Glycogen metabolism. UNIT II: Intermediary Metabolism. Figure 11.1. Glycogen synthesis and degradation shown as a part of the essential reactions of energy metabolism (see Figure 8.2, p. 90, for a more detailed view of the overall reactions of metabolism). Overview.
the overall reactions of metabolism)..
A. Amounts of liver and muscle glycogen
Note: synthesis & degradation of glycogen are processes that go on continuously. Differences b/w rates of these 2 processes determine levels of stored glycogen during specific physiologic states
- Glycogen is synthesized from molecules of α-D-glucose. The process occurs in cytosol, and requires energy supplied by ATP (for phosphorylation of gluc) & uridine triphosphate (UTP)
A. Synthesis of UDP-glucose
Note: G-6-P is converted to G-1-P by phosphoglucomutase. G-1,6-BP is an obligatory intermediate in this reaction
Note: glycogenin stays associated with & is found in center of completed glycogen molecule
- Elongation of glycogen chain involves transfer of gluc from UDP-gluc to the non-reducing end of growing chain, forming a new glycosidic bond b/w the anomeric hydroxyl of C-1 of activated gluc & C-4 of accepting glucosyl residue
Note: “non-reducing end” of a CHO chain is one in which anomeric C of terminal sugar is linked by a glycosidic bond to another cpd, making terminal sugar “non-reducing”.
- The enz responsible for making α (1→4) linkages in glycogen is glycogen synthase
Note: UDP released when the new α (1→4) glycosidic bond is made can be converted back to UTP by nucleoside diphosphate kinase (UDP + ATP ↔ UTP + ADP)
2. Synthesis of additional branches:
- After elongation of these two ends has been accomplished by glycogen synthase, their terminal 5 to 8 glucosyl residues can be removed & used to make further branches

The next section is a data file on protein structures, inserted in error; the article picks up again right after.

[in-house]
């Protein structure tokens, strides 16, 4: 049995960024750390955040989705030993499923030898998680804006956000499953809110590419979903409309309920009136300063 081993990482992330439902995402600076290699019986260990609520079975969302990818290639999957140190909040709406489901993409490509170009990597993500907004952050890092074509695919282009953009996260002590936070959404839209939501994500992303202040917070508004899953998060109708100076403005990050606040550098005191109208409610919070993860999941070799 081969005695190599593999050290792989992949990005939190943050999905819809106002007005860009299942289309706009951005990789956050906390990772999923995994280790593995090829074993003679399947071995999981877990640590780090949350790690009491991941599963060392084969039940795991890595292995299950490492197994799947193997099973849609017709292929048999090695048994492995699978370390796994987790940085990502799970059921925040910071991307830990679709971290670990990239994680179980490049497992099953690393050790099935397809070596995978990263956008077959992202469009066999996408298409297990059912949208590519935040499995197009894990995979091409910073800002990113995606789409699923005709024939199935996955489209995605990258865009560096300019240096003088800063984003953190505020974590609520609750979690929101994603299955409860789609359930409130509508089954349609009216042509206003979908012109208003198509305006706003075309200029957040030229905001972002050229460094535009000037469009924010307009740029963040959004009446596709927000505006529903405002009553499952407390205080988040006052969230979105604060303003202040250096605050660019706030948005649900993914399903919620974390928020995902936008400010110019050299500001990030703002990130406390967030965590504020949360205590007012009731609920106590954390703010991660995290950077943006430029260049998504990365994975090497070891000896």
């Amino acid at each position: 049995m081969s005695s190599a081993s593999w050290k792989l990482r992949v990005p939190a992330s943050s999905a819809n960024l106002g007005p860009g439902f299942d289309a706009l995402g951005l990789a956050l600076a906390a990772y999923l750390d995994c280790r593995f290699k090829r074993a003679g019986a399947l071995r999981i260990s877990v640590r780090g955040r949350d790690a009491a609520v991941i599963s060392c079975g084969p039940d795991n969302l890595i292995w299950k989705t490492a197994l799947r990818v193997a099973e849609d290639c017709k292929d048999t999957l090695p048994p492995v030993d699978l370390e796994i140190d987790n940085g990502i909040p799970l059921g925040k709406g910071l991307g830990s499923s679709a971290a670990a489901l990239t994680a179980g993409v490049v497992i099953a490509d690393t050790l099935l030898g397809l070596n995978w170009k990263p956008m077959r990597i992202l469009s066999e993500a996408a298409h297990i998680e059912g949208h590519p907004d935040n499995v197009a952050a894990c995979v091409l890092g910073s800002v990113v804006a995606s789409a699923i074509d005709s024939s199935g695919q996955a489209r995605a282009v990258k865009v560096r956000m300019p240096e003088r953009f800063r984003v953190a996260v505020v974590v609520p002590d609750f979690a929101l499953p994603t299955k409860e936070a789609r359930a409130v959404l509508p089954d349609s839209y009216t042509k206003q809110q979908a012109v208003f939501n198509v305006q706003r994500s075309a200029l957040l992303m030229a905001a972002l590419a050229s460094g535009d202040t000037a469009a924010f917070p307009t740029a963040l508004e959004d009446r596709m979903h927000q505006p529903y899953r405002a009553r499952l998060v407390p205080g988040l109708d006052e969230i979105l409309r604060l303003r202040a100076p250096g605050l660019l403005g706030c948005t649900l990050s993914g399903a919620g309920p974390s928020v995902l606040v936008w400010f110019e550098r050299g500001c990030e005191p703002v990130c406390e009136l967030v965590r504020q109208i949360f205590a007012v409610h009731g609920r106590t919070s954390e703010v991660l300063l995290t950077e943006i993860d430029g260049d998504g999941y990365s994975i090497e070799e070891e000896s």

Note: this enz contains a molecule of covalently bound pyridoxal phosphate that is required as a coenzyme
- Resulting structure is called a limit dextrin, & phosphorylase can’t degrade it any further
Note: both the transferase & glucosidase are domains of a single polyp molecule, the ‘debranching enzyme”.
- The glucosyl chain is now available for degradation by glycogen phosphorylase until 4 glucosyl units from next branch are reached
Glycogen degradation, showing some of the glycogen storage diseases. (Continued on
Note: in muscle, G-6-P can’t be dephosphorylated because of a lack of glucose-6-phosphatase. Instead, it enters glycolysis, providing energy needed for muscle contraction
Note: regulation of glycogen synthesis & degradation is extremely complex, involving many enz’s (e.g., protein kinases & phosphatases), calcium, & enz inhibitors, among others
1. Regulation of glycogen synthesis & degradation in the well fed state:
Note: in liver, gluc also serves as an allosteric inhibitor of glycogen phosphorylase
Note: calmodulin is the most widely distributed of these proteins, & is present in virtually all cells
- Binding of 4 molecules of Ca2+ to calmodulin triggers conformational change such that activated Ca2+-calmodulin complex binds to & activates protein molecules, often enz’s, that are inactive in absence of this complex
Note: phosphorylase kinase is maximally active in exercising muscle when it is both phosphorylated & bound to Ca2+
effects of intracellular calcium.
1. Activation of protein kinase:
Note: when cAMP removed, inactive tetramer R2C2, is again formed
Note: phosphorylated enz can be inactivated by hydrolytic removal of its P by protein phosphatase 1. This enz is activated by a kinase-mediated signal cascade initiated by insulin
3. Activation of glycogen phosphorylase:
- when gluc is bound to glycogen phosphorylase a, thus signaling that glycogen degradation is no longer required, the complex becomes a better substrate for protein phosphatase 1.
Note: protein kinase C, a Ca2+ & phospholipid-dependent protein kinase, also phosphorylates glycogen synthase. Neither protein kinase A nor C directly phosphorylates glycogen phosphorylase
glycogen phosphorylase, glycogen synthase is inactive if phosphorylated.]